TUESDAY IN NOVEMBER (1945, 16:43)
The continuation of democratic processes while the republic is at war is touted in this John Houseman directed skillful propaganda piece on the 1944 presidential election.
WHAT TO DO IN A GAS ATTACK (1942-43, 13:52)
Info for the homefront on what a gas attack is, what it does, and how the simple household items of bleach and bicarbonate of soda can be employed against it.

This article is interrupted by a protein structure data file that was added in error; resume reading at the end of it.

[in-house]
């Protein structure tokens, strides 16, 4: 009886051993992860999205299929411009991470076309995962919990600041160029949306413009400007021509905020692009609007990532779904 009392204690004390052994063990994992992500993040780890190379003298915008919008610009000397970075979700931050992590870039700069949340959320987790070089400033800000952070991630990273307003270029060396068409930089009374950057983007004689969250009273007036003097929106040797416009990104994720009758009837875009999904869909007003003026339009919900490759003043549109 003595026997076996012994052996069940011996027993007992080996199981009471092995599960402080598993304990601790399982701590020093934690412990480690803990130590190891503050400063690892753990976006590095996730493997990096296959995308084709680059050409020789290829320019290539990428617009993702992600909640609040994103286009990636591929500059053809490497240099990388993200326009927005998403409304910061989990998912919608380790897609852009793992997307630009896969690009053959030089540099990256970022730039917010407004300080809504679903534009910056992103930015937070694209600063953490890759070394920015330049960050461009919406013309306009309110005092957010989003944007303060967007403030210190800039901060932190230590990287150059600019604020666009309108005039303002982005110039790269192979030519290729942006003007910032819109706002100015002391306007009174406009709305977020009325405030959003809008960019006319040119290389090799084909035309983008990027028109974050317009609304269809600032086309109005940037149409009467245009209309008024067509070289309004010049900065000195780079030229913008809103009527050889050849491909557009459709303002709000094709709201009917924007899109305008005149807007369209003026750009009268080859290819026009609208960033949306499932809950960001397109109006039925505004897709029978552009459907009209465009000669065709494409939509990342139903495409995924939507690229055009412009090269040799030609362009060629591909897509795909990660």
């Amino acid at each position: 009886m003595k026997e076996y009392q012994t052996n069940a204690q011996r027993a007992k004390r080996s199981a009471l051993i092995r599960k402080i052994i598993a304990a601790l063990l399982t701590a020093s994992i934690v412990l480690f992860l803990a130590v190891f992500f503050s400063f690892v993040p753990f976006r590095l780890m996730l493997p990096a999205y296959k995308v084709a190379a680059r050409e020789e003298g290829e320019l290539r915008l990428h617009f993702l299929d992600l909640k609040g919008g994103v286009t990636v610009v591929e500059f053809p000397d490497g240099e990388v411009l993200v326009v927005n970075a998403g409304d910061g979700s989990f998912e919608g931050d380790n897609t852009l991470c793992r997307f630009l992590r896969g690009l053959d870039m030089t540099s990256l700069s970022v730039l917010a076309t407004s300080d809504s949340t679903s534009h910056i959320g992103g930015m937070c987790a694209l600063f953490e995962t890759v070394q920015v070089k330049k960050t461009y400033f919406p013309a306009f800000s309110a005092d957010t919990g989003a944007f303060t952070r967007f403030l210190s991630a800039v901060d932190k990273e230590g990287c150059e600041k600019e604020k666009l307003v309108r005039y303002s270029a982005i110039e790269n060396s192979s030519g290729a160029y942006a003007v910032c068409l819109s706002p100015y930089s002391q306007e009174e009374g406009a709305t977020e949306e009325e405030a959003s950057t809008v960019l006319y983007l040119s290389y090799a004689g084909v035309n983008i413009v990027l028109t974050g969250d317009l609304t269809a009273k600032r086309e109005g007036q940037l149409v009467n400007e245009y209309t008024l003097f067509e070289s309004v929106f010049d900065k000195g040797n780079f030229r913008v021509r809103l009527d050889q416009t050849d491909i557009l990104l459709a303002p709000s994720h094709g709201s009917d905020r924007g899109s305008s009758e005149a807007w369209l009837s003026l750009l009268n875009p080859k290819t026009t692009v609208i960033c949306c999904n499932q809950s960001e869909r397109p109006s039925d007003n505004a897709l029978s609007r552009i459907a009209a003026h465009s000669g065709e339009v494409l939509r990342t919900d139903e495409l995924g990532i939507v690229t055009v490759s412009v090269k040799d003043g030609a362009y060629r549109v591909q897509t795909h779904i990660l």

American Propaganda During World War II: Movies: Hollywood movie studios, obviously sympathetic to the Allied cause, soon adapted standard plots and serials to feature Nazis in place of the usual gangster villains while the Japanese were depicted as being bestial, incapable of reason or human qualities.] Although Hollywood lost access to most foreign markets during the war, it was now able to use Germans, Italians and Japanese as villains without diplomatic protests or boycotts. Many actors such as Peter Lorre, Conrad Veidt, Martin Kosleck, Philip Ahn and Sen Yung specialized in playing Axis spies, traitors and soldiers. Irreplaceable film workers received draft deferments to allow them to continue producing pro-Allied films. In the early '40s, as war was starting to gain importance in Europe, the goal of Hollywood studios was still to entertain. Many productions were musicals, comedies, melodramas or westerns. Major studios kept their neutrality and showed on screen the same isolationist sentiment as their audience. After noticing President Franklin D. Roosevelt's concern about US foreign policy, fascism began to be reported on screen by Hollywood. After the Japanese attack on Pearl Harbor in 1941, the studios were fully supportive of the Allied cause and its demands. Patriotic propaganda was seen as profitable by Hollywood, and it helped to transform the social and political stances of the country, while serving as an instrument of national policy. Most of movies produced had a background of war, even if their story was a complete invention. However, there were pictures that were made especially in tie with a past event, or even a current event of that period of time that made the release of the film synchronized with the happening in real life. For example, the Academy Award winner for Best Picture Casablanca, was a movie released in the context of American attitudes toward Vichy and Free French Forces. This picture was considered as anti-Vichy, but there was a strong debate about the fact that this position was representative or not of the American government policy. This movie was one of the most important productions of Hollywood during wartime, and also very representative of the studio's role and position during World War II. The war happened in the moment of an important national conflict: racial segregation. White America was united in its cause, but in black America there was opposition. While Roosevelt was describing the Allied War goals as democratic, Walter Francis White, the executive secretary of the National Association for the Advancement of Colored People (NAACP), said that colored people had to "fight for the right to fight". Many blacks were weighing their loyalty to the country against loyalty to their race. To address the identity problem, the Office of War Information (that had control and influence on the contents and subjects of American motion pictures) decided to collaborate with black leaders to try to improve Hollywood's portrayal of colored people and obtain their support to the Allied cause, but it was a failure. The earliest Hollywood production to satirize any of the Axis governments was You Nazty Spy!, a Three Stooges short released on January 19, 1940, satirizing Hitler (Moe Howard as "Moe Hailstone"), Goering (Curly Howard as "Field Marshal Gallstone") and Goebbels (Larry Fine as "Larry Pebble"), nearly two years before the attack on Pearl Harbor. The 1941 Nazi attack on the Soviet Union resulted in pro-Russian movies. The war also produced an interest in newsreels and documentaries, which had been unable to compete against entertainment films prior to the war. America's allies were no longer allowed to be depicted negatively in any way. Furthermore, the 1943 film "The Negro Soldier", a government produced documentary directed by Frank Capra, challenged racial stereotypes in the ranks. Its popularity allowed it to pass over into mainstream distribution. The 1944 film The Purple Heart was used to dramatize Japanese atrocities and the heroics of American flyers.